"… [O]n an ounce-for-ounce basis, onions rank in the top 10 of commonly eaten vegetables in their quercetin content. The flavonoid content of onions can vary widely, depending on the exact variety and growing conditions.Although the average onion is likely to contain less than 100 milligrams of quercetin per 3-1/2 ounces, some onions do provide this amount.And while 100 milligrams may not sound like a lot, in the United States, moderate vegetable eaters average only twice this amount for all flavonoids (not just quercetin) from all vegetables per day."
One animal study found that animals received greater protection against oxidative stress when they consumed yellow onion in their diet as opposed to consuming quercetin extracts.Quercetin is not degraded by low-heat cooking, such as simmering. When preparing a soup with onions, the quercetin will be transferred into the broth of the soup, making onion soup an easy-to-make superfood.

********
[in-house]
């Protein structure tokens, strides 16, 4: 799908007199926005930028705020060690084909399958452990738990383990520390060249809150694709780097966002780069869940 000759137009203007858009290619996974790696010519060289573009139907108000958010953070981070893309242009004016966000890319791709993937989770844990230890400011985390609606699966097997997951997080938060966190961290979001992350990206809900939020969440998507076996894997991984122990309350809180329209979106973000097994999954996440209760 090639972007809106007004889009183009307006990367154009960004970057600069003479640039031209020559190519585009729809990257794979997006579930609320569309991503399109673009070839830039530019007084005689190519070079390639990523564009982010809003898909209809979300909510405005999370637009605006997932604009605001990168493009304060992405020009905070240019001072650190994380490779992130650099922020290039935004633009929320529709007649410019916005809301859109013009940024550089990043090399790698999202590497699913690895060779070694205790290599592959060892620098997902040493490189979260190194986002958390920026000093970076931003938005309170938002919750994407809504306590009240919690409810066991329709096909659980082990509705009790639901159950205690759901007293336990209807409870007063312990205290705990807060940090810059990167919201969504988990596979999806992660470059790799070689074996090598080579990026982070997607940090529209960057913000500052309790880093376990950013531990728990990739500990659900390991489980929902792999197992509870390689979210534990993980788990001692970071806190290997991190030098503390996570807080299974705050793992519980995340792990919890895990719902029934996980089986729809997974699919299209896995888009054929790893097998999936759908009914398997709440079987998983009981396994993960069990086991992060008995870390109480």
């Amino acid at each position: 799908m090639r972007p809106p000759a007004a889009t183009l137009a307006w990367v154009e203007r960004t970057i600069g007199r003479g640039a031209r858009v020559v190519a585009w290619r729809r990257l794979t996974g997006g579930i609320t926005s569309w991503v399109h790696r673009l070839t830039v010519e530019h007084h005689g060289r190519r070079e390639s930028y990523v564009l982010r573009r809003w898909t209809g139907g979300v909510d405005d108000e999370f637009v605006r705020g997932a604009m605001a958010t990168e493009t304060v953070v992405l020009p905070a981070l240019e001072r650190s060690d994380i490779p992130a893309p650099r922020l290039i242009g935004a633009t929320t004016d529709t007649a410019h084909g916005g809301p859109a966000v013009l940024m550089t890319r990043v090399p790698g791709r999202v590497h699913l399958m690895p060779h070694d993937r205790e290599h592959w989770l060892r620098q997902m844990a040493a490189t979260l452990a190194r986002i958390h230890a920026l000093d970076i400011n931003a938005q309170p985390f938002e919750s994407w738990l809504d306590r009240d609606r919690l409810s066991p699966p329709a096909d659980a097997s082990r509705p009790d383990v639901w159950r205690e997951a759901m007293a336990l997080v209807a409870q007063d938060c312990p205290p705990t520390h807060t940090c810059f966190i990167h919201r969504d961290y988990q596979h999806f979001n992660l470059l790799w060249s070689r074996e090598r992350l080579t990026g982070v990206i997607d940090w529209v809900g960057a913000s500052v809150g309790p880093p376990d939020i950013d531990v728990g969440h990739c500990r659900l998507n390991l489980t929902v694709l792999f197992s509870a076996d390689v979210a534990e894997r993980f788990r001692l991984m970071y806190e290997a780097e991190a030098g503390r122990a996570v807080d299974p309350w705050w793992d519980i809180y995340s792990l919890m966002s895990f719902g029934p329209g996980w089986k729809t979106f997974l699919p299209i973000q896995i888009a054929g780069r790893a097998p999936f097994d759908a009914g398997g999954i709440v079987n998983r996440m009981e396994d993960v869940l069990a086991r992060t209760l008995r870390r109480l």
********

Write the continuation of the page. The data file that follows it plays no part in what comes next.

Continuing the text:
"The inhibitory effects of onion consumption on human carcinoma have been widely researched …In a review on the effects of quercetin … persons in the highest consumption category versus the lowest had a 50 percent reduced risk of cancers of the stomach and alimentary and respiratory tracts.Organosulfur compounds [in onions] such as diallyl disulfide (DDS), S-allylcysteine (SAC), and S-methylcysteine (SMC) have been shown to inhibit colon and renal carcinogenesis.… Mechanisms of protection ranged from induced cancer cell apoptosis and gene transcription inhibition to protection against UV-induced immunosuppression."